Using Google Classroom, I can distribute all of the materials my students need in order to generate feedback for their peers. This will primarily include a pool of drafts collected in a shared Google Drive folder and a form which they will use to submit their feedback and assessment notes. The form allows me to scaffold how the students leave feedback for each other as well as set minimum length requirements to further insure that they are leaving substantial feedback for each other. Once all of the data is collected in the associated Google Sheet, I can simply mail merge the data back to each student. If I were to assign each student two papers for which to leave feedback, my 125 students will generate 250 feedback items, and with mail merge technology, they will receive that feedback within a day of having submitted it rather than after a week or two depending on my workload. Finally, this allows me to see exactly what kinds of feedback my students are providing to each other. I believe students will gain valuable insights about their own writing with how they’re assessing each other’s writing, and this will be an extension of their understanding about how their writing will be assessed by me. Finally, since I can read all of the feedback they’re leaving for each other, I can engage in writing instruction on both the drafting and peer feedback sides of the writing coin, something traditional writing process feedback methodology could not do.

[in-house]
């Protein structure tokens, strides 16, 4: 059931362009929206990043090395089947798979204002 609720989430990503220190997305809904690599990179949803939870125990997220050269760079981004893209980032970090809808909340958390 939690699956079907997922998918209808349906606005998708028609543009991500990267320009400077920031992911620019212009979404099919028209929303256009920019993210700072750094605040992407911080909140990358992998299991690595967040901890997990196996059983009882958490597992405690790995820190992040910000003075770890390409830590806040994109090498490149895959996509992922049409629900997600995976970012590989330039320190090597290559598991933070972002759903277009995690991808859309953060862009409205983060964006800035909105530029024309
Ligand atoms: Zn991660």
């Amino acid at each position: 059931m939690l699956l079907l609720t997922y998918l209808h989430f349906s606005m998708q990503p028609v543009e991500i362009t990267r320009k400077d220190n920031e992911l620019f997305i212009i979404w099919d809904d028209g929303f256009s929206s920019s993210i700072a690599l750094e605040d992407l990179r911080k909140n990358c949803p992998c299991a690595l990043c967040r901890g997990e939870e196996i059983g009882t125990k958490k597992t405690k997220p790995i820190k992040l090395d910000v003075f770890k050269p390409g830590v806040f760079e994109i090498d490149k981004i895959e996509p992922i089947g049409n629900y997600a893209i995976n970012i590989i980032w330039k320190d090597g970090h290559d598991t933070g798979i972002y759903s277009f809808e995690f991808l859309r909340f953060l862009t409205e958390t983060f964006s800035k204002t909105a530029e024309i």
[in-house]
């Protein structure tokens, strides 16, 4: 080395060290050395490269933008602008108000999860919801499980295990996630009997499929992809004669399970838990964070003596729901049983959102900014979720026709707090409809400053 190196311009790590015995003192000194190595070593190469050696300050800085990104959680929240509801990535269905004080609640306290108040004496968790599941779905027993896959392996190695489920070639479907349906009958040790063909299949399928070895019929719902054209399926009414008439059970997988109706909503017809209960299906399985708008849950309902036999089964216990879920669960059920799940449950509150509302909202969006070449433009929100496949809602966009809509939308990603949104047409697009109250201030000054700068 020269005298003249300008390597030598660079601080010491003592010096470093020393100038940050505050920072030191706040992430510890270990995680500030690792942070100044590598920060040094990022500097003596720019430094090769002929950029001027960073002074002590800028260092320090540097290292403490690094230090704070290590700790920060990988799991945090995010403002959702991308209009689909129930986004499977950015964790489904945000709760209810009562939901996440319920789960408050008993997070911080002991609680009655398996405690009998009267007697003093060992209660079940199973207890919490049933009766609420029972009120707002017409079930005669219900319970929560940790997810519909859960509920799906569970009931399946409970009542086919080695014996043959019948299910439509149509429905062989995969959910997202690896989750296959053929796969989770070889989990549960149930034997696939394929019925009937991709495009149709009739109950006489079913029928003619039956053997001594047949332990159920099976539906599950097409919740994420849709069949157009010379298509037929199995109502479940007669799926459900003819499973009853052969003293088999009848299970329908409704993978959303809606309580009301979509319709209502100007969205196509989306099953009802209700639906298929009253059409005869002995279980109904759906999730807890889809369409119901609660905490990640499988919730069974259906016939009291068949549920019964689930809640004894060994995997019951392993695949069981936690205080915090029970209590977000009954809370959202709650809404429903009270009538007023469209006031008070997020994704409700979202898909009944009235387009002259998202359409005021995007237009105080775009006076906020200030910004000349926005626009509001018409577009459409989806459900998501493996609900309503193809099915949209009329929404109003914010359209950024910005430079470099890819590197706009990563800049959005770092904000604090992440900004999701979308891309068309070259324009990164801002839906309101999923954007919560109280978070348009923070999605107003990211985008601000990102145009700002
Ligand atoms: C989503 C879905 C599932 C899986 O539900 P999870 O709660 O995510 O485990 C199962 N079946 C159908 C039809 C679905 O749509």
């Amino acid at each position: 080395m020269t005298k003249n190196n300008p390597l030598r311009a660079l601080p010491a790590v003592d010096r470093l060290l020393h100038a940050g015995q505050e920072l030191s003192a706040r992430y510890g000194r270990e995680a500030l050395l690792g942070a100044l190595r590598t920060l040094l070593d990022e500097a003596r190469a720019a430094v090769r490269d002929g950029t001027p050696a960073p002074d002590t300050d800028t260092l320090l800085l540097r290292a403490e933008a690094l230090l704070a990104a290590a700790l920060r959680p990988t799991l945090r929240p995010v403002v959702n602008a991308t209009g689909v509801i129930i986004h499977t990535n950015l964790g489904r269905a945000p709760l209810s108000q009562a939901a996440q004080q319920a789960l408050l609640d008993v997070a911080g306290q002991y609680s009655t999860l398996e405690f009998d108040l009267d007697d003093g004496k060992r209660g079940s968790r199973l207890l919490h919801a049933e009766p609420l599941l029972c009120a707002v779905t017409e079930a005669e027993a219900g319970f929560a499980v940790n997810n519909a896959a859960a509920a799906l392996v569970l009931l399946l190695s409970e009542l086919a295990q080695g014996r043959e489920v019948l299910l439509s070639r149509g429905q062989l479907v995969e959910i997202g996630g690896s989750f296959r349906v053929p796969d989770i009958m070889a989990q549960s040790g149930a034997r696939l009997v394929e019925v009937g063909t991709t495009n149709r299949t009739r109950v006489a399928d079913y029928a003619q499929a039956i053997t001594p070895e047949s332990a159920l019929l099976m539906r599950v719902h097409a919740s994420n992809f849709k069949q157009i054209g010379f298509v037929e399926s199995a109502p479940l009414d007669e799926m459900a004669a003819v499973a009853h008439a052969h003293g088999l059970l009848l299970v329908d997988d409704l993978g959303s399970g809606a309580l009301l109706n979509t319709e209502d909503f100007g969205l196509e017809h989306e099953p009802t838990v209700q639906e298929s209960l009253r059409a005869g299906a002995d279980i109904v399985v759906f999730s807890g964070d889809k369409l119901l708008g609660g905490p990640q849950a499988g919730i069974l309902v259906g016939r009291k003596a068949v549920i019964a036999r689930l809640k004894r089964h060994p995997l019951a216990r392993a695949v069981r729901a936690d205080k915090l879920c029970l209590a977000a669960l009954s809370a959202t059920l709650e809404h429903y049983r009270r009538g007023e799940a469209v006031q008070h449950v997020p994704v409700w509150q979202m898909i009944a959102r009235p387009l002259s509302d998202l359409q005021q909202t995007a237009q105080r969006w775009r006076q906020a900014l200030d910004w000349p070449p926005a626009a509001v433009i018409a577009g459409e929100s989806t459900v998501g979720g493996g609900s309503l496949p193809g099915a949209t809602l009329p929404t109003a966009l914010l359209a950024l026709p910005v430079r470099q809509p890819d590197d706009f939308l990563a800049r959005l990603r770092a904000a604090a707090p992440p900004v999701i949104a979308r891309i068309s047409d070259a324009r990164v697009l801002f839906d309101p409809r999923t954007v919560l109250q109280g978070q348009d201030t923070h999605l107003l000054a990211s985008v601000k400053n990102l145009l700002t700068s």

Fresno State DISCOVERe Summer Institute | Day 1

DISCOVERe: Day 1 Reflection

My underlying framework for figuring out how I can “harness the power of mobile devices to redefine teaching . . . and create student-centered environments” so far is the extended ability to incorporate formative assessment. I am also thinking about project-based learning in general and considering how it might touch on the ARCS model for motivation.